Home » Laurel City Revamp offer tabled a second time

Laurel City Revamp offer tabled a second time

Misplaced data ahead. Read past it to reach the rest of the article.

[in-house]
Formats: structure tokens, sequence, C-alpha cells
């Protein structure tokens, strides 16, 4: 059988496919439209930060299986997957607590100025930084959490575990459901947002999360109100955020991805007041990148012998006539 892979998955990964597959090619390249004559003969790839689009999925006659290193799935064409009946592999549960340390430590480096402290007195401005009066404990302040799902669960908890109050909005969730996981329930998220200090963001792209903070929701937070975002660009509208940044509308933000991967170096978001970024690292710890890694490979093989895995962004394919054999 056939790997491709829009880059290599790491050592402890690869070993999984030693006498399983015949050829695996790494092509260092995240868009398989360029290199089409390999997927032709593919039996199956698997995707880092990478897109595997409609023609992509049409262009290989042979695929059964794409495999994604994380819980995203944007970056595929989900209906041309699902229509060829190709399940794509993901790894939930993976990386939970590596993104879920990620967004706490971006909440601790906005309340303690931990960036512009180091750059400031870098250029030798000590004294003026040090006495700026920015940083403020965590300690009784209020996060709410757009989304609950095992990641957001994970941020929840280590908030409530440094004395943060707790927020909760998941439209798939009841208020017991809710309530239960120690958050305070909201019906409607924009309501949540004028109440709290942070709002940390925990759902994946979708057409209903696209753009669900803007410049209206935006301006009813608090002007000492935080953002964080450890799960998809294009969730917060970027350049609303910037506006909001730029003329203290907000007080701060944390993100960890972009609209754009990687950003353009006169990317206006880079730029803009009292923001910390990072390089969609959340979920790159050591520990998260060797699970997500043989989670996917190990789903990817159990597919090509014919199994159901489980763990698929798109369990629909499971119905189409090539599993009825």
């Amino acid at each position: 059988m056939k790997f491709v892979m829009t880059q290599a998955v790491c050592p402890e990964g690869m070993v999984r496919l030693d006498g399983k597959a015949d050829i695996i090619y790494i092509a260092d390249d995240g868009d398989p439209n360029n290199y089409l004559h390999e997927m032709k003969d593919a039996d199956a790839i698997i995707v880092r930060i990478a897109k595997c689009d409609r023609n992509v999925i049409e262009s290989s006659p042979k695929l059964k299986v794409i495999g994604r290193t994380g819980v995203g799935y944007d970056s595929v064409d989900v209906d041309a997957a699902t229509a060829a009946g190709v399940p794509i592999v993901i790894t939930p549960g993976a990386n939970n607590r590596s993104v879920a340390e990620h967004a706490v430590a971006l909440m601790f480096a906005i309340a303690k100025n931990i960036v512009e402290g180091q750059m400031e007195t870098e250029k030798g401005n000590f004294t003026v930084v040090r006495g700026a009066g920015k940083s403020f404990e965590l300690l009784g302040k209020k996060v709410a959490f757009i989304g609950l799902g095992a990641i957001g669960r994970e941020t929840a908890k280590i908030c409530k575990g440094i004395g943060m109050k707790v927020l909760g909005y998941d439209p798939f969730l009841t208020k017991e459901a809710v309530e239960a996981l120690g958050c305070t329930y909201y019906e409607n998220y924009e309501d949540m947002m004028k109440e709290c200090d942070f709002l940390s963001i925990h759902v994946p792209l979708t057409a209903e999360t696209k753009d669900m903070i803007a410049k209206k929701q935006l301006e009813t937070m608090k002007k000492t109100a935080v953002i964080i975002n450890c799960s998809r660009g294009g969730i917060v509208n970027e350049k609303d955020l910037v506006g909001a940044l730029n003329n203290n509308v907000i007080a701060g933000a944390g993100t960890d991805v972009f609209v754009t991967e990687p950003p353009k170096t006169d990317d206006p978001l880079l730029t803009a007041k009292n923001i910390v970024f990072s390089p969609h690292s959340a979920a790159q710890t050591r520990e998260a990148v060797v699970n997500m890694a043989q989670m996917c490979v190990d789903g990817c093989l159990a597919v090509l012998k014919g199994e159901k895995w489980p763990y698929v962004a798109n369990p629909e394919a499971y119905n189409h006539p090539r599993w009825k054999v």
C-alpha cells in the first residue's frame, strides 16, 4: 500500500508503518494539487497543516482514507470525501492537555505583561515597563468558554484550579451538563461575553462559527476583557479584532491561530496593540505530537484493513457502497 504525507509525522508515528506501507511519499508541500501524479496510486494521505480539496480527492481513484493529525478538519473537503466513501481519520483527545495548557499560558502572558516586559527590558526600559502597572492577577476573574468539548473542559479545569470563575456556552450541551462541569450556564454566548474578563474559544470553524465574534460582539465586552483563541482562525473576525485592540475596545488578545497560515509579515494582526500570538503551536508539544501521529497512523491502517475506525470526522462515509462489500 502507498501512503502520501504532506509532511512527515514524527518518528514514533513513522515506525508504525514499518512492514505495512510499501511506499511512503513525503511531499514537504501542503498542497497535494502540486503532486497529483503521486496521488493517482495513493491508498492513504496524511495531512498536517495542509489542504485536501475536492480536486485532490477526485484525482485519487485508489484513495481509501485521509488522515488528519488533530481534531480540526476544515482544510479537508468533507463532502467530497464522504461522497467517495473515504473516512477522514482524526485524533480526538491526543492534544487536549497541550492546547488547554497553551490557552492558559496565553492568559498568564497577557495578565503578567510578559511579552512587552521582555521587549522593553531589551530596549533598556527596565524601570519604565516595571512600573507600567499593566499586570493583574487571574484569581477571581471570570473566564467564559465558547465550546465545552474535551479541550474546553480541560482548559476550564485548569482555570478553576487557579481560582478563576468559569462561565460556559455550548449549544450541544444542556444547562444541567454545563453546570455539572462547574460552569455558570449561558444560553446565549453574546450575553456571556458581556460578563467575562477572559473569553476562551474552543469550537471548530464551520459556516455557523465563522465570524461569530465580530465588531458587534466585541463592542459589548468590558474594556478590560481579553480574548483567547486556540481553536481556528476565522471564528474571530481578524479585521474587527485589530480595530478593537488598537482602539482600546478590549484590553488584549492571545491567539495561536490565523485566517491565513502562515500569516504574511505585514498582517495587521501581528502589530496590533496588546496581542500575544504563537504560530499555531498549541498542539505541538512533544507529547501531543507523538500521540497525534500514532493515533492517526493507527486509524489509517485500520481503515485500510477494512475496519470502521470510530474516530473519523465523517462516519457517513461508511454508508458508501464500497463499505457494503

WINSTED — For the second time, the Board of Selectmen tabled a proposal made by Laurel City Revamp to purchase tax liens on the Capitol Products building during a meeting on Monday, July 18.The nonprofit organization is led by Selectman Michael Renzullo, who recused himself as the other selectmen discussed the offer with Town Attorney Kevin Nelligan.Mayor Candy Perez and Selectman Ken Fracasso were not present at the meeting.Renzullo, through his organization, purchased the long vacant building at 35 Willow St. through a quitclaim deed. In early June, Renzullo offered the town $25,001 to purchase the town’s tax liens on the property, which is currently estimated at $84,203.Nelligan told the selectmen that the town is currently the first place lien holder on the property. If the selectmen agree to Renzullo’s offer, they would become the second or possibly third place lien holder.“If [Renzullo’s] project goes under or gets foreclosed, you would be closed out by the lien holders ahead of you,” Nelligan said. “If you accept his offer, you would not be in the position you are in now.”Nelligan suggested that the town, as a condition for accepting Renzullo’s offer, could put a lien on the property for the amount of taxes that are owed.“This would, in effect, put the town in the position of a bank,” Nelligan said. “In effect, you are giving him over $80,000 [as a lien in back taxes].”Nelligan also spoke about the issue of a nonprofit organization purchasing a town building.“Unlike Lambert Kay, the town does not own the property,” Nelligan said. “If a nonprofit organization purchases a building, that’s just the way it is. However, just because a nonprofit organization is tax exempt, it does not mean that it’s exempt from property taxes. If the building is going to be rented to a restaurant, that portion of the building would be taxed. You can get some taxes in as the project moves forward.”Renzullo said he never intended to withhold property taxes from the town.“I volunteered to pay taxes,” Renzullo said. “The organization will pay property taxes starting in January if the offer is accepted.”At the previous selectmen’s meeting, Fracasso stated that Renzullo’s project and offer are unethical.At Monday’s meeting, Nelligan said he could not render a decision concerning the ethics of the project and offer.“That’s not for me to say, that’s for the Ethics Commission to decide,” Nelligan said.Renzullo said he already went to the Ethics Commission with the project.“They reviewed it and they only said to not take part in any discussions [as a selectman],” Renzullo said.The selectmen eventually voted to table the proposal and asked Nelligan to draw up a contract between Renzullo and the town.“I would like this to be all said and done by the next time we meet,” Renzullo said. “This has already gone on for a month-and-a-half. I’m optimistic because just about everyone in town is behind this.”

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